KS, MS, WY, NE, ND, SD, CO, TX Blizzard of 1886, Jan 1886

The Blizzard of 1886 and Its Effect on the Range Cattle Industry in the Southern Plains
by David L. Wheeler

Before noon on January 6, it was apparent at the Signal Office in Washington City, the nation's capital, that an unprecedented cold wave was descending the Great Plains. The first of seventeen warnings and cold wave signals was dispatched to weather observers in the storm's track:

Washington City, January 6, 1886, 4:45 P.M. To observers, Cheyenne, Wyoming; North Platte, Nebraska; Yankton, Dakota; Denver, Colorado; Dodge City, Kansas; Omaha, Nebraska; Concordia, Kansas; Leavenworth, Kansas (repeating to Wellington); Kansas City postmaster, and dispatcher Fort Scott and Gulf Railway; Lamar, Missouri:
Hoist cold wave signal. Cold wave, accompanied by a “norther”; temperature will fall from 20 to 25 degrees in the next twenty-four hours at western and northern stations, and in twenty-four to thirty-six hours at southern stations. Hazen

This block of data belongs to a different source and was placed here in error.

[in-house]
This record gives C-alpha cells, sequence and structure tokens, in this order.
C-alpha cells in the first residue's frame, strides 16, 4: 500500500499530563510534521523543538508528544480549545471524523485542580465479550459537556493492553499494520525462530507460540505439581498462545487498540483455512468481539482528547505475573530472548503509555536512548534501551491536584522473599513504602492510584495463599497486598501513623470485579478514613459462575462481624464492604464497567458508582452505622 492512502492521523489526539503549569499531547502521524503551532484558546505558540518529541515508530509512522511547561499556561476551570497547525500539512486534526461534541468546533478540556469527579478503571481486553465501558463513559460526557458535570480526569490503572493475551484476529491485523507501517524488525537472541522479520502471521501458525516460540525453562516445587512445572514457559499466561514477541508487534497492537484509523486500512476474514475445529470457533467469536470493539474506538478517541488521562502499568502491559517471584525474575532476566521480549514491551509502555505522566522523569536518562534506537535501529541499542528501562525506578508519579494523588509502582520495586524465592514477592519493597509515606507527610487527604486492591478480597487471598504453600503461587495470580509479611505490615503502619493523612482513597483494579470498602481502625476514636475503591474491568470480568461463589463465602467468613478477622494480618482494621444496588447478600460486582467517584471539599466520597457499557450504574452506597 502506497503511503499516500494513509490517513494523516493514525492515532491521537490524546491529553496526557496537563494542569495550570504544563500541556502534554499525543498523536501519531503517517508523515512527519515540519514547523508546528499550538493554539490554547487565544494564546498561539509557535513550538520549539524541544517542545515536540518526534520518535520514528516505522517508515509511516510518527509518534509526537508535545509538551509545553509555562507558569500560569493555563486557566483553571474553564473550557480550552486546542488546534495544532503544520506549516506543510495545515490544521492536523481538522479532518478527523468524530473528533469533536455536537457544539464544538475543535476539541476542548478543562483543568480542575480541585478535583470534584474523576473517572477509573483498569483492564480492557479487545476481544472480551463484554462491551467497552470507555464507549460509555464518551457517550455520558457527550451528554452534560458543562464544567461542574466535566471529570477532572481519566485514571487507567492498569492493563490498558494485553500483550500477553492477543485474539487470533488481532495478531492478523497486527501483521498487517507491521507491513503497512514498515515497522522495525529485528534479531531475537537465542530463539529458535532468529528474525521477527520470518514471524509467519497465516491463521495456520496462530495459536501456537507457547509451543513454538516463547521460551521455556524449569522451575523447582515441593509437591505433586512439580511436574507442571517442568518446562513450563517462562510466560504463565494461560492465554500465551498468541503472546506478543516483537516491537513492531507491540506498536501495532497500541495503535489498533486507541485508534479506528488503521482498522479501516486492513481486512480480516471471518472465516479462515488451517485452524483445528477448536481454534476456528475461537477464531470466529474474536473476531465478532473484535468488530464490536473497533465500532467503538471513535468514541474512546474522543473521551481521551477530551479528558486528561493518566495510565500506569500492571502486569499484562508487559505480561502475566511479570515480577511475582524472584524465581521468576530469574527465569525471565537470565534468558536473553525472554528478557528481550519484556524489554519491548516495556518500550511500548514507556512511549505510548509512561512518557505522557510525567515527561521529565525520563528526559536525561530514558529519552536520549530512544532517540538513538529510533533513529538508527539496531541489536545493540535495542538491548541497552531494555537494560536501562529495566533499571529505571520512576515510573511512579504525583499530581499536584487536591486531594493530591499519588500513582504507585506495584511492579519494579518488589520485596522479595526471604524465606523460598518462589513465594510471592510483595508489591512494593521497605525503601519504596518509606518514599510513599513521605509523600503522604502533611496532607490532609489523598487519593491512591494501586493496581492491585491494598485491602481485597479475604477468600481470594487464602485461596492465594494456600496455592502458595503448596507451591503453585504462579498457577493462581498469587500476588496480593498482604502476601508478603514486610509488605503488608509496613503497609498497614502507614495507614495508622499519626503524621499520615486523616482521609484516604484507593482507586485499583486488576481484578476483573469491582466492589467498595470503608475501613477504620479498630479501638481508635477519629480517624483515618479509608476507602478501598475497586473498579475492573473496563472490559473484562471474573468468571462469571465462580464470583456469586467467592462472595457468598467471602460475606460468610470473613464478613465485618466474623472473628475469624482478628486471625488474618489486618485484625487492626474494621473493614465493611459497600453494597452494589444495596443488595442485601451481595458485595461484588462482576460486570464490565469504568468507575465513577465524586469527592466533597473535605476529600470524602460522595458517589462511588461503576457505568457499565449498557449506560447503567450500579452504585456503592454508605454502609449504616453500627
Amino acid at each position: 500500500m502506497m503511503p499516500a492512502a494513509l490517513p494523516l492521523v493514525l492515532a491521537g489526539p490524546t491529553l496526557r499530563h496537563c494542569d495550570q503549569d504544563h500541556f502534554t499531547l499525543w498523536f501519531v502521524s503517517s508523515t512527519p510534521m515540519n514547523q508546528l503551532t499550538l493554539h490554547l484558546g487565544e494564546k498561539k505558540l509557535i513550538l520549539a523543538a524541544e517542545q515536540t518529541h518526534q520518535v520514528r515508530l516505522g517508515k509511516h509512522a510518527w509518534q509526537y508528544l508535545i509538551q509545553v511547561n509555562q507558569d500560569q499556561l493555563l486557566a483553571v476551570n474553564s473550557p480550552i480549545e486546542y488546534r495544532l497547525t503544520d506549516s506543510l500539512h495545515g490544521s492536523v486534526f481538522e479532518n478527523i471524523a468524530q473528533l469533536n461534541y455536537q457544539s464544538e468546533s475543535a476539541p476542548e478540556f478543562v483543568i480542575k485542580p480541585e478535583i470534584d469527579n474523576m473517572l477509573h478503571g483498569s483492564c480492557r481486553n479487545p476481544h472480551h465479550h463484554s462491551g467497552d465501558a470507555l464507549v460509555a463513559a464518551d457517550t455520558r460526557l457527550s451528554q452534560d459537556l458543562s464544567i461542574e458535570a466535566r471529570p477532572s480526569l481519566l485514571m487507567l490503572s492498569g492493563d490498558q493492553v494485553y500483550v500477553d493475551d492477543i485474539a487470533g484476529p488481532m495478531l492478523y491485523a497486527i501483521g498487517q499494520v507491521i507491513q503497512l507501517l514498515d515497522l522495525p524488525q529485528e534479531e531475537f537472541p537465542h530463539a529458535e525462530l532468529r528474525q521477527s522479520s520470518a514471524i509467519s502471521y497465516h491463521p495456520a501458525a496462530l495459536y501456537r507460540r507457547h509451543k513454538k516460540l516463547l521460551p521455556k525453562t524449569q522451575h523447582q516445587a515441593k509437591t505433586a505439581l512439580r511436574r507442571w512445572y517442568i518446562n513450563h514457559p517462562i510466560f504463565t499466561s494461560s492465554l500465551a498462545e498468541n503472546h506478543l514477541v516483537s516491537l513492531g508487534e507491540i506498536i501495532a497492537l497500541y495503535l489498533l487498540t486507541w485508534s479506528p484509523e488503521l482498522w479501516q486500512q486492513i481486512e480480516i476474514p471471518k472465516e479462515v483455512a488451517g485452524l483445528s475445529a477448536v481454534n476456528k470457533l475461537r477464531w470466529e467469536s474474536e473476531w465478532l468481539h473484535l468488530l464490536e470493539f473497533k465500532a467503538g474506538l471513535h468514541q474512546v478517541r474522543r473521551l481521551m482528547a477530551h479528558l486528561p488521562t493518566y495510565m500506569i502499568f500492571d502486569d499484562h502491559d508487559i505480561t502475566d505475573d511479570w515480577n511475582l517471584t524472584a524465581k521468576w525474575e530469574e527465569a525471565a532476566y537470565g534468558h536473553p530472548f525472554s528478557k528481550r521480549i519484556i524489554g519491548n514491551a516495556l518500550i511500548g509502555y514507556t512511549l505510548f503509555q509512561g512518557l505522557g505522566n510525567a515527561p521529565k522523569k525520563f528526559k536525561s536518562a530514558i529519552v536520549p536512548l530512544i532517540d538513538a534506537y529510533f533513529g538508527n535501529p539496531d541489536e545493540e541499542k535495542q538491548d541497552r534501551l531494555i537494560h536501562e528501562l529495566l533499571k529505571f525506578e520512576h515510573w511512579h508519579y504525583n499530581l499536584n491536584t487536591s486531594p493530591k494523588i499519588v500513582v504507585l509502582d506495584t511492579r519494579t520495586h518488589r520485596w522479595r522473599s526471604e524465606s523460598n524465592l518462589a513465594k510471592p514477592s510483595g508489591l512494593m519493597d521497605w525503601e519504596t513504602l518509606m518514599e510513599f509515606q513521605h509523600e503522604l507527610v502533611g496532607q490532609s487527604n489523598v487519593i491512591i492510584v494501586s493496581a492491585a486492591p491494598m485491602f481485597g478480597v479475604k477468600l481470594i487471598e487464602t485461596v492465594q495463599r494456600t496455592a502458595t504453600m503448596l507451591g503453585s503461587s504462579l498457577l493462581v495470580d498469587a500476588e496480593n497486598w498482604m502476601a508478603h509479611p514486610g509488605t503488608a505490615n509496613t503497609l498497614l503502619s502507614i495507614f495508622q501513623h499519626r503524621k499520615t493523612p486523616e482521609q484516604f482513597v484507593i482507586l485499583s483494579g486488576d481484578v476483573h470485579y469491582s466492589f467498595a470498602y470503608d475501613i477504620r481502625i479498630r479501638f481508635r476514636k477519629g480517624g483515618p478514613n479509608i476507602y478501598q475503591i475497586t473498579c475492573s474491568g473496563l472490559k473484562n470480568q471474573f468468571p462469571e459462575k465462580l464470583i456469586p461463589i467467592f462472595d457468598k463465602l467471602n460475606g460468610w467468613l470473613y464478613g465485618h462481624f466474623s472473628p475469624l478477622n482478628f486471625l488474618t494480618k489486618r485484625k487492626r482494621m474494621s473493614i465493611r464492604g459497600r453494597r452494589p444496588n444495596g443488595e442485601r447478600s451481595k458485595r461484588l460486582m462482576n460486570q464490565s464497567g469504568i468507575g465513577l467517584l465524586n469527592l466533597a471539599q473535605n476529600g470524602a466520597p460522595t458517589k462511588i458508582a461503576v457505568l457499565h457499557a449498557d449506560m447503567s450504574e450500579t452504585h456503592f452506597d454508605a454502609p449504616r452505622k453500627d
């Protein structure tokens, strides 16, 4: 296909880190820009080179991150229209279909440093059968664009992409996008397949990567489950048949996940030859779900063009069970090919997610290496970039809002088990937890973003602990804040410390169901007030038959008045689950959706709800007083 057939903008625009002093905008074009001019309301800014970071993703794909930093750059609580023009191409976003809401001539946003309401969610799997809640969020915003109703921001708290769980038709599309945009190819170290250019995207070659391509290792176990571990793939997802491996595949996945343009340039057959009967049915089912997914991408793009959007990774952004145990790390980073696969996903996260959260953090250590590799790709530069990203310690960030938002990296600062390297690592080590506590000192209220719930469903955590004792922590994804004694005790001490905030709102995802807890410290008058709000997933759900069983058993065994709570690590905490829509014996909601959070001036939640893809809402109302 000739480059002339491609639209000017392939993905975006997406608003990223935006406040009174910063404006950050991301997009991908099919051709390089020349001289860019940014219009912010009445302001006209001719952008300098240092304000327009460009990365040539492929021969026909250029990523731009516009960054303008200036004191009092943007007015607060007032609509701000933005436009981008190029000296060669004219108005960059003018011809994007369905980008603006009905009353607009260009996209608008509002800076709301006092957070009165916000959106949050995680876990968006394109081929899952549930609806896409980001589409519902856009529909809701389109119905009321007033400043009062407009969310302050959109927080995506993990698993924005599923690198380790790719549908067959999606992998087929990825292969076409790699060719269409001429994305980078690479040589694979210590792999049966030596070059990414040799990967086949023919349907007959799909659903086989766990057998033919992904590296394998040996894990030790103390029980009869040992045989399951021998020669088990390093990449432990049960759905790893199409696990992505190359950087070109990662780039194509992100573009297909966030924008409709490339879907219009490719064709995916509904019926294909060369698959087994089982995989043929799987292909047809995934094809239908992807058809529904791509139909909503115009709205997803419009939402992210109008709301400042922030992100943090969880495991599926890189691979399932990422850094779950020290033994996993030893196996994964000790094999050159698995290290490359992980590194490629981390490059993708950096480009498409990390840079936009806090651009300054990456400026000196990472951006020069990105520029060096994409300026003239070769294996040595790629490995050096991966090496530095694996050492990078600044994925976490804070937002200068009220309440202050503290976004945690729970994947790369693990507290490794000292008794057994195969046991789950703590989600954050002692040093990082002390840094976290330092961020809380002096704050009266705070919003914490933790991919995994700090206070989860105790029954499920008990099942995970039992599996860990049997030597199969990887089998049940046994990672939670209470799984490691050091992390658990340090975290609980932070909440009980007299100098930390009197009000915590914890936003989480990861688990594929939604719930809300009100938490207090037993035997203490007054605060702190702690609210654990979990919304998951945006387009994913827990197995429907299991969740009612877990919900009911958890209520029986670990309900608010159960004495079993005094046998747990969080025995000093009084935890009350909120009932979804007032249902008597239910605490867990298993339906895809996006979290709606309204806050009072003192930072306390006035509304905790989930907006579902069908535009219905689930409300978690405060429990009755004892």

The leading edge of the cold wave was marked by a turbulent cloud accompanied by blowing sand and freezing drizzle that turned to sleet and then to driving snow. By the time the first cold wave warning reached weather observers, a blizzard extended over west Kansas and, with gale force winds, hurtled toward Indian Territory and the panhandle plains of Texas. Life and livestock throughout the plains were in grave danger from exposure to the snow and cold.

With the storm's onslaught, cattle on the open range turned tail and drifted before the wind. Any obstacle in the path of drift cattle was a potential death trap. Snow-filled draws, rivers and waterholes, railroad cuts and ditches, and especially fences were instruments of destruction. Thousands of cattle were drowned, trampled, suffocated, frozen, or starved. Entire herds were lost. Cattle companies were ruined. The storm, in a single stroke, lay prostrate an industry doomed of its own excesses.

The Southwestern Historical Quarterly, Volume 94, July 1990 - April, 1991, page 416
The Portal to Texas History
http://texashistory.unt.edu/ark:/67531/metapth101214/m1/479/sizes/l/?q=w...

The Blizzard of 1886, http://www.kshs.org/kansapedia/blizzard-of-1886/11982